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Article | November 30, 1994
Skyy gets it right
U.S. made (and proud of it) Skyy vodka comes in a striking blue bottle that's starting to make its mark in restaurants, bars, and liquor stores across the country.
Metallized PP on the way Soon, however, this label will be replaced as well. Epsen is putting the finishing touches on a label that incorporates a 2-mil metallized PP in place of the metallized paper currently used. The protective laminate of 1-mil PP will remain the same. "The new structure will give the label added sheen, a more mirror-like appearance," says DaDalt. Two final new package developments round out the Skyy story: the introduction of a 50-mL polyethylene terephthalate bottle for distribution primarily through the airlines, and a folding carton for the "spirits-in-a-gift-box" season that runs from Halloween to Valentine's Day. The PET bottle is blown by Captive Plastics (Piscataway, NJ) from a custom mold. The carton is supplied by Reynolds Metals (Richmond, VA). It consists of a 24-pt solid bleached sulfate adhesive-laminated to 0.00035 foil. Reynolds prints the foil on a 44"-wide gravure press in four colors and then laminates it to the board in line. "It's intended as a holiday gift box, but we deliberately stayed away from Christmas trees and reindeer so that if a bottle doesn't sell right away it will still look appealing and appropriate in May or June," says DaDalt. He adds that Reynolds was selected as the carton supplier partly because a Reynolds sales representative called on Skyy just about the time the firm was beginning to think about a holiday gift carton. "Once we got through the cost of setup, which is high for a carton like this, their quality has been good, ink coverage good, and service excellent," says DaDalt. Skyy's Maurice Kanbar doesn't say much about how costs have changed as his vodka package has evolved. But it would appear that costs are well in control since the 750-mL container retails for $12.99, nearly 20% less than imported vodkas such as Stolichnaya and Absolut. Whatever the cost of the packaging components now in use, Kanbar is a firm believer in a package's ability to help merchandise a product. "If the package implies quality, and the price implies value, the customer will try a new product," says Kanbar.Learn about packaging innovation at The Packaging Conference in Orlando, February 3-5, 2014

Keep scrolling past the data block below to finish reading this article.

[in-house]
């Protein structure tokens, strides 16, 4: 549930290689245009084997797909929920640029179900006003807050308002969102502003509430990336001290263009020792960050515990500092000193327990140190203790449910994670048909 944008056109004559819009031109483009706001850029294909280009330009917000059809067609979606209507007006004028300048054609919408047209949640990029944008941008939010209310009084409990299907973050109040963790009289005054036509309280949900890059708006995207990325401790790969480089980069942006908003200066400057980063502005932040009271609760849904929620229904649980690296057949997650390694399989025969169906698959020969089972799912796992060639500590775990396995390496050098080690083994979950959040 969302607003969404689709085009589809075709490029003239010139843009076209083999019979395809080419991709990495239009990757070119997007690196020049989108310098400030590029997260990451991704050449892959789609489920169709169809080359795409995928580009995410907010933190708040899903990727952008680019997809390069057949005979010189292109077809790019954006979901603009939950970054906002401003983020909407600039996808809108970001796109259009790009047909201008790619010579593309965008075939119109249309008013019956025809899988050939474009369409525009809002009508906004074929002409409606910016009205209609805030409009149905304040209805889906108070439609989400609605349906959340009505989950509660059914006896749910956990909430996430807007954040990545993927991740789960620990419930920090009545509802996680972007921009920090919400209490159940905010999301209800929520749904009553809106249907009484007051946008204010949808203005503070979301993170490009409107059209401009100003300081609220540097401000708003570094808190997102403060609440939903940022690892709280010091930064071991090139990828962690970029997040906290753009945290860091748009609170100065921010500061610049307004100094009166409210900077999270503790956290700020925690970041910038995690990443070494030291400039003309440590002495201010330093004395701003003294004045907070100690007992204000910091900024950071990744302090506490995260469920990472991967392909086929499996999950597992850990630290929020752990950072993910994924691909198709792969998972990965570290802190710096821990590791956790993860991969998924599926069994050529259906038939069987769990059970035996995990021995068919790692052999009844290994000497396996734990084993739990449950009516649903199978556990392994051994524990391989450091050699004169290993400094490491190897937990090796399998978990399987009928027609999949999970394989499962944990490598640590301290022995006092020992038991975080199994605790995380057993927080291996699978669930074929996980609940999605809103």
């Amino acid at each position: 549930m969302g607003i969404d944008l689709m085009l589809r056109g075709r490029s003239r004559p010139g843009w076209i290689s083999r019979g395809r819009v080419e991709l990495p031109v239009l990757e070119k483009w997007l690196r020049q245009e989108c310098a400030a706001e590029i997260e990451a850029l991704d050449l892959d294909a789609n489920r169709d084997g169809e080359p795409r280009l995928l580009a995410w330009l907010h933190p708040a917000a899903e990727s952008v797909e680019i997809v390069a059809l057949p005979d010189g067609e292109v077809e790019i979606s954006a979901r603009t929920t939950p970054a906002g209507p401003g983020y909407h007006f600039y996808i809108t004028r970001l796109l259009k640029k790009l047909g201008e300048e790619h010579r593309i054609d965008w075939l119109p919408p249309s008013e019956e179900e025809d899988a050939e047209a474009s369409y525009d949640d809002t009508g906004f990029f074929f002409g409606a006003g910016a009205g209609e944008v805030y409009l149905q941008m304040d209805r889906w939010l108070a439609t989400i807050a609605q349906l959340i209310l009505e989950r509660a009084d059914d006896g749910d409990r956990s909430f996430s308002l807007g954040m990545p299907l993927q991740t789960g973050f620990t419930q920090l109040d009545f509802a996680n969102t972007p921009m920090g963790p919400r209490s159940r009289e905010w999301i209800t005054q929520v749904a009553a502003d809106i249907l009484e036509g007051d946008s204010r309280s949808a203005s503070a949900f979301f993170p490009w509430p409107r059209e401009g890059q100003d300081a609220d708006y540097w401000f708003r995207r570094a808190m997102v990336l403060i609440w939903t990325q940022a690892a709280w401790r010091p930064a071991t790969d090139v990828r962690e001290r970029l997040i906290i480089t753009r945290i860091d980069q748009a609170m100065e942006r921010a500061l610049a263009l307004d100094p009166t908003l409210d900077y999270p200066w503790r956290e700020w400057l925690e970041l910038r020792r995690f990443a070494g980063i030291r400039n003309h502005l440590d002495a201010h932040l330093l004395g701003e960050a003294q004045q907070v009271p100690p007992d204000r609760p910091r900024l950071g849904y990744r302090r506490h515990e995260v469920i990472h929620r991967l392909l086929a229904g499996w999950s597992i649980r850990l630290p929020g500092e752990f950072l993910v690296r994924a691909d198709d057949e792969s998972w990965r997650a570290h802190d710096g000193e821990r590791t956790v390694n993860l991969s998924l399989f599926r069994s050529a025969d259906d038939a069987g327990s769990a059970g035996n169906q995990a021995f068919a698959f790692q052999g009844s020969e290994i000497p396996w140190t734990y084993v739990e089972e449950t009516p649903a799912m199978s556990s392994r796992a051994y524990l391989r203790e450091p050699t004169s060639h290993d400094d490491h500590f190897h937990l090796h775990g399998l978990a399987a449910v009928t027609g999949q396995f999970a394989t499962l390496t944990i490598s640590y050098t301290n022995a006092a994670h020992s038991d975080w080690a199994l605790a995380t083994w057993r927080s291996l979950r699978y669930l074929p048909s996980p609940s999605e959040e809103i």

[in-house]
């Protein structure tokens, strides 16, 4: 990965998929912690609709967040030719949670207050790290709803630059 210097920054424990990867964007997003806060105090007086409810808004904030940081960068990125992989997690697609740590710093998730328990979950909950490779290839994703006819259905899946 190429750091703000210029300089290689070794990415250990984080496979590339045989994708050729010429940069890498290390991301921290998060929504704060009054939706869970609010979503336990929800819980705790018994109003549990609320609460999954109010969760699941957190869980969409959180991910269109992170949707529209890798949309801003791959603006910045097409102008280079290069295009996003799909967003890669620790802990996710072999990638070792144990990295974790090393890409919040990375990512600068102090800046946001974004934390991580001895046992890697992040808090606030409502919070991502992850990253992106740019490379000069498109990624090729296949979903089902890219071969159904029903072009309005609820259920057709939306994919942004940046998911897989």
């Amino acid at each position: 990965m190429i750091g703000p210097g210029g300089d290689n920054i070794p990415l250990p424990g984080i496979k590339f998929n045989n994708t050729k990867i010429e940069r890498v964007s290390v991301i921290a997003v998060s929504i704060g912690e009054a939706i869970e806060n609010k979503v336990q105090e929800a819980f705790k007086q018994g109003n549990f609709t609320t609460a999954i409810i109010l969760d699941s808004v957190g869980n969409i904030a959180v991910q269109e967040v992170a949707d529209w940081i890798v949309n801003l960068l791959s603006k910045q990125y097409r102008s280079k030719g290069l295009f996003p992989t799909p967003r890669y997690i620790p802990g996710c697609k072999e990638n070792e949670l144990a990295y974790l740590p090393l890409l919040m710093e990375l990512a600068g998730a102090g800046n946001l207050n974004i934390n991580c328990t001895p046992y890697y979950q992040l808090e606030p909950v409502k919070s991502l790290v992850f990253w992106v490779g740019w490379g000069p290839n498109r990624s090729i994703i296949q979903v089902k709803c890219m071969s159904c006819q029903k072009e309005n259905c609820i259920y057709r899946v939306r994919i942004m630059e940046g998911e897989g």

Skyy vodka has only been in the markeplace since February, 1992. But San Francisco-based Skyy Spirits Inc. has made plenty of packaging changes in the short time since then. "At every opportunity we've asked ourselves if the package could be improved," says Dan DaDalt, vice president and director of marketing. Often, the answer has been yes. In fact, about the only thing that hasn't changed is the injection-molded polypropylene closure from Kerr (Lancaster, PA). The most dramatic change occurred about a year ago, when the firm unveiled a cobalt blue glass bottle supplied by Demptos Glass (Louisville, KY). Originally a stock flint bottle had been the container of choice. But about a year after Skyy was unveiled, management was convinced it needed a more distinctive package. Skyy's unique distillation and filtration processes yield a vodka that's unusually smooth-tasting, says the company's president/owner, Maurice Kanbar. It's also nearly devoid of"congeners," impurities that can cause hangovers. With such unusual attributes, the vodka was switched to a custom bottle to underscore the product's uniqueness and make it really stand out from the competition. Blue was chosen for its distinctiveness and because it nicely complements the brand name, as in "sky blue." But even before arriving at the current package, Skyy was making packaging changes. The first was in the original label applied to the flint bottle. Initially it was a foil/paper lamination. But Skyy experienced problems with the glue-applied label not drying quickly enough. The problem was solved by switching to a metallized paper label. More label modifications occurred when the cobalt blue bottle entered the picture, as the glue-applied label gave way to a pressure-sensitive label perceived to be of higher quality. A short time later, an adhesive lamination of clear polypropylene was added to protect the label from scuffing, and that remains the label in use today. Supplied by Epsen Hillmer Graphics (Omaha, NE), it's a 51# metallized paper, printed rotary letterpress in two colors and laminated in-line to a 1-mil PP. Back labels get one extra color for the UPC code.
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